Filed under: Albums,Great Moments In Rap,Newest Latest,Not Your Average,Reviews,Steady Bootleggin',Strong Island,The Unkut Opinion
Written by: Robbie Ettelson
This is Critical Beatdown for 2010. While it doesn’t exactly share any similarities in terms of the beat science presented, Marcberg is a game-changer. Much like the impact of Ultramagnetic MC’s long-awaited debut, you’ve never really heard an album like this before. No guest producers, over-used hooks or any type of traditional song-structure for that matter. This is fourteen cuts of raw flows over minimalistic tracks – only built for real rap connoisseurs.
Marciano delivers a verbal technique that combines a stream-of-consciousness flow with traditional street wisdom, all wrapped-up in a complex labyrinth of flow patterns and cadences. This is the kind of record that sounds like it was made on the artists own terms – no A&R interference or forced collaborations, no pandering to current trends – and it’s all the better for it. Even though previous work with his UN crew featured beats from Large Professor and Pete Rock, it was the tracks he produced himself that knocked the hardest…and he didn’t even own a sampler back then. Now armed with an MPC-2500 and a razor-sharp ear, Roc has really knocked this one out the park. The stripped-down production essentially serves as a platform to showcase the flows on display here – and if you have even a passing familiarity with Marcy’s catalog, then it will be no surprise that he beasts every beat on here.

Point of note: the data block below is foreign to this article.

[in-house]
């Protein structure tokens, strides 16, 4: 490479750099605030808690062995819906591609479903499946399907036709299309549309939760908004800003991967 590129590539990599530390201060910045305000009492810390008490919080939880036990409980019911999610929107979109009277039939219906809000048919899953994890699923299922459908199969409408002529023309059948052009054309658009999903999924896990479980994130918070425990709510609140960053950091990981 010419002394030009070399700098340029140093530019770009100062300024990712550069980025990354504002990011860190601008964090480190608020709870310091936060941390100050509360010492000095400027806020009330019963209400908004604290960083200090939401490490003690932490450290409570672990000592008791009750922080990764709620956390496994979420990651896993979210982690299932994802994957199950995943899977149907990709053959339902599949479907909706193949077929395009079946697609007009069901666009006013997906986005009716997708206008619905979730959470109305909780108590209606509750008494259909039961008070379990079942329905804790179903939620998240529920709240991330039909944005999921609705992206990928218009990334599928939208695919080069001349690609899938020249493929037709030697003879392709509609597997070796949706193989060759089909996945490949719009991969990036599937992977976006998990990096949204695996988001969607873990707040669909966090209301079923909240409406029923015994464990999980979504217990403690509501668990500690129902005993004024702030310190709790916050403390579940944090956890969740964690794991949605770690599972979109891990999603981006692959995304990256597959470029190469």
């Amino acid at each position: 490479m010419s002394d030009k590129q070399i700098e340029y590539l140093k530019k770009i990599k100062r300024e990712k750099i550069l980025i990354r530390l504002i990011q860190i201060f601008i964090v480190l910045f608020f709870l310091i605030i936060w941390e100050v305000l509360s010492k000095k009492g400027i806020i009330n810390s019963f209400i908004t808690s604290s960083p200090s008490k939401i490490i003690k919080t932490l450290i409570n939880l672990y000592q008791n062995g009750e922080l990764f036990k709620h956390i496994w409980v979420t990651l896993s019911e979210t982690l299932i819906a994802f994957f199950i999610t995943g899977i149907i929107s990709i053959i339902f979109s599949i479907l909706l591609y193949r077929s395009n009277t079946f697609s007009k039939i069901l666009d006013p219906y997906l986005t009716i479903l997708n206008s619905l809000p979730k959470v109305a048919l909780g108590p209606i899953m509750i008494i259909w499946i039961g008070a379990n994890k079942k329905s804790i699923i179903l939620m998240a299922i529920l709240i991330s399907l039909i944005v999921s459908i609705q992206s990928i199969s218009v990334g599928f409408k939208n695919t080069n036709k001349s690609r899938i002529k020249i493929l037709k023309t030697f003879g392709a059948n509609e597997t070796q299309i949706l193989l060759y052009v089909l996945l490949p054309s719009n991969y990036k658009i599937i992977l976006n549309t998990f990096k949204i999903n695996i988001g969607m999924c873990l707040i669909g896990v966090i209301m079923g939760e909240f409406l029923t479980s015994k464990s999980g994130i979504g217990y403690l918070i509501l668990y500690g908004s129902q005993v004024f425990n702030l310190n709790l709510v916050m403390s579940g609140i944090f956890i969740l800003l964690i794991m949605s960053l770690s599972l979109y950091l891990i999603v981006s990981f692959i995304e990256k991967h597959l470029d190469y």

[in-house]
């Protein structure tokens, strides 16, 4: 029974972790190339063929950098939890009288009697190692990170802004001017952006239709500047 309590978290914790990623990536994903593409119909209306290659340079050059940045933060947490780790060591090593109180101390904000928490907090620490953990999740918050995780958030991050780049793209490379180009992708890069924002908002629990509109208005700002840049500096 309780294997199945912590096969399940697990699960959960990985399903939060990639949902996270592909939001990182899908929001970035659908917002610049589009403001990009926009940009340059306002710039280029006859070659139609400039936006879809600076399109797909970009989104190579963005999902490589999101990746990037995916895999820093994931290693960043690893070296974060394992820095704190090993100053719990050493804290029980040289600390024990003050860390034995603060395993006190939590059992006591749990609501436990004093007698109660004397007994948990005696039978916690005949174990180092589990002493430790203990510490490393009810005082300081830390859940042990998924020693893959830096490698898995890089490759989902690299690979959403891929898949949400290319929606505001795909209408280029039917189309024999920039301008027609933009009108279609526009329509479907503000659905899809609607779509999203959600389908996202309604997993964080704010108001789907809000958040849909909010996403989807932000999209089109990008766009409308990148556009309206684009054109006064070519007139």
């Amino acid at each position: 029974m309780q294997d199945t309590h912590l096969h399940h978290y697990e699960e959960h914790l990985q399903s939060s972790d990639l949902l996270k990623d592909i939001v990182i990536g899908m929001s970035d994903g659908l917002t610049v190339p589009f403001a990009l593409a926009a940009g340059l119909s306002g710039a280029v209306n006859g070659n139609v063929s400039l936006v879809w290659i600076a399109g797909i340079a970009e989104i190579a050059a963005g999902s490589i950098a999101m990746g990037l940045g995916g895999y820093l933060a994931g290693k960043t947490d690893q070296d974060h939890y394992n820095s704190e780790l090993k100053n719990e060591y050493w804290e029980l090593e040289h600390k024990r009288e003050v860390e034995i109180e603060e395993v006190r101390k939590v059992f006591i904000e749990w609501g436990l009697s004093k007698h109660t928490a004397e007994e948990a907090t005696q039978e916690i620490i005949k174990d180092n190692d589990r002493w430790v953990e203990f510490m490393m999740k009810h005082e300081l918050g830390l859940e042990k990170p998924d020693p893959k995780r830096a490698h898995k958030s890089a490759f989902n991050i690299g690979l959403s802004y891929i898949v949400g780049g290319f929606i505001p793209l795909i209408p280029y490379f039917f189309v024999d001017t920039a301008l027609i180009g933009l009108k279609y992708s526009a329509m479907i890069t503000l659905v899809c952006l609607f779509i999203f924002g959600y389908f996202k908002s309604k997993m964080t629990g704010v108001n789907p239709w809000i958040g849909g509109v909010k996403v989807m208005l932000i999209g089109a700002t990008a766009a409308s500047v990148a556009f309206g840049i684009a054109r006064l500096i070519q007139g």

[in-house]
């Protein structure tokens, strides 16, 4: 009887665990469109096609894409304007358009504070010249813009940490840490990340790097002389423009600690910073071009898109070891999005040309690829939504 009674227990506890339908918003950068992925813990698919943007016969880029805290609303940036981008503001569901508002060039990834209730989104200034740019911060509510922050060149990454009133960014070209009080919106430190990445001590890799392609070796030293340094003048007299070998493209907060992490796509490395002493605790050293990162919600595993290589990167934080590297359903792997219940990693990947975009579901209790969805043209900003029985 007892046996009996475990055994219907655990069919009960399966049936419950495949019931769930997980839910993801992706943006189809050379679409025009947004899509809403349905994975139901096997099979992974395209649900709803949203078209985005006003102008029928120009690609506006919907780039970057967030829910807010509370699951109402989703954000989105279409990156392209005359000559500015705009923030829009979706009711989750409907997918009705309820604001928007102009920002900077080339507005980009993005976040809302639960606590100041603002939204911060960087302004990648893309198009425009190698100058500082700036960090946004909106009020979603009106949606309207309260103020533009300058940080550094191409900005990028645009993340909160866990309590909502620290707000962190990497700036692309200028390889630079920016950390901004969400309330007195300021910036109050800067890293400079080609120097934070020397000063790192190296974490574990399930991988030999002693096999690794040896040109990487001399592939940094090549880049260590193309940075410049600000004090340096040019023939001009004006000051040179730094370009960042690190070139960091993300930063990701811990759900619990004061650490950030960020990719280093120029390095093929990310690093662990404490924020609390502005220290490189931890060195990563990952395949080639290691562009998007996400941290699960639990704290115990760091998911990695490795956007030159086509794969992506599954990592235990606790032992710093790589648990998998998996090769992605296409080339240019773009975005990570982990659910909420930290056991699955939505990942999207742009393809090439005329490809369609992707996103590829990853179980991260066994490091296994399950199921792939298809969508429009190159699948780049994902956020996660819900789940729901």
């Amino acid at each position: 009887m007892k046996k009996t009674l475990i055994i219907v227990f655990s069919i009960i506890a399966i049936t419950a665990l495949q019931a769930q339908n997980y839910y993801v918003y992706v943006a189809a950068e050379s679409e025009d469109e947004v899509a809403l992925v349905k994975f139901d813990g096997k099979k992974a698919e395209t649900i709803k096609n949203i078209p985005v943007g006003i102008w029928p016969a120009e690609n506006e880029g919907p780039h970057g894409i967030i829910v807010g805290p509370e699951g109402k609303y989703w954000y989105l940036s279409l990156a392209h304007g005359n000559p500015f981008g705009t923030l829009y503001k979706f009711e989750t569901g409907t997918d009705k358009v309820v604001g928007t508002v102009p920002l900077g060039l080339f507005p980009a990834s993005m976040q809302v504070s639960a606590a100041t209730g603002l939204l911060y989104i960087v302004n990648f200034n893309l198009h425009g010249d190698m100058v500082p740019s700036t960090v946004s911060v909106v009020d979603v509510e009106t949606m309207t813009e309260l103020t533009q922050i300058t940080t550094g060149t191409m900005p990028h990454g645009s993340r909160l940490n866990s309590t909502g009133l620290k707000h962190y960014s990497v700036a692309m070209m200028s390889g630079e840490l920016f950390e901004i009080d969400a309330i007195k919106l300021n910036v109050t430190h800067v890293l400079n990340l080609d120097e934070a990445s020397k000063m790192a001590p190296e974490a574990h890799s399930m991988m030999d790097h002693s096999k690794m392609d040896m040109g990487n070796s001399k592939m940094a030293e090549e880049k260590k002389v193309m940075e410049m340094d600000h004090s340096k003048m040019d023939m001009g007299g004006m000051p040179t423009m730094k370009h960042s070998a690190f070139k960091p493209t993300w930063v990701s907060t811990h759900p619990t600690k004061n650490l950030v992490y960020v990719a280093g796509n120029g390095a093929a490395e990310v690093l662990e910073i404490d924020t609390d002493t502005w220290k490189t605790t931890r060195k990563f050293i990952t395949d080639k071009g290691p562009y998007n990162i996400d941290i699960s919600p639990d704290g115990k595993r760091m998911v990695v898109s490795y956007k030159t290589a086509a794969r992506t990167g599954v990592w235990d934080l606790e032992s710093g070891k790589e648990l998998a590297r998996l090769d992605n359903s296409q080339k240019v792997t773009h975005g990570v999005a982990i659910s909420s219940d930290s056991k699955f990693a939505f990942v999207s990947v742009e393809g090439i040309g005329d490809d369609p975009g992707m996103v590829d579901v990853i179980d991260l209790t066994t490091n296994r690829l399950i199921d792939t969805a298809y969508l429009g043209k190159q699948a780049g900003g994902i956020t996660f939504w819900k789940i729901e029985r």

The previously leaked ‘Snow’ really sets the benchmark here, with cuts like ‘Don Shit’, ‘Real Raw’ and ‘Thugs Prayer’ decimating the competition with line after line of ill imagery, sly boasts and that trademark unorthodox delivery that keeps it in the pocket regardless of the tempo. ‘Jungle Fever’ is the best homage to the ‘rich man’s aspirin’ ever, while ‘Ridin Around’ is the ideal soundtrack to driving while twisted. ‘Panic’ makes you remember why you started messing rap in the first place – that hardcore, sinister anti-social sound that demands to be put on repeat. There’s honestly nothing that you’ll skip or fast-forward on here.
After a long wait, Roc Marciano has achieved a feat that I thought was near impossible in this era – a consistent, cohesive album. A clear vision without any outside interference, executed flawlessly. Casting off the shackles of over-produced melodrama, Marcy has cut his own path through the backwoods of the industry and cemented his place in the legacy of great Long Island lyricists.
Marcberg is out through Fat Beats on 20 April on CD and vinyl EP.
Roc Marciano – ‘Marcberg’
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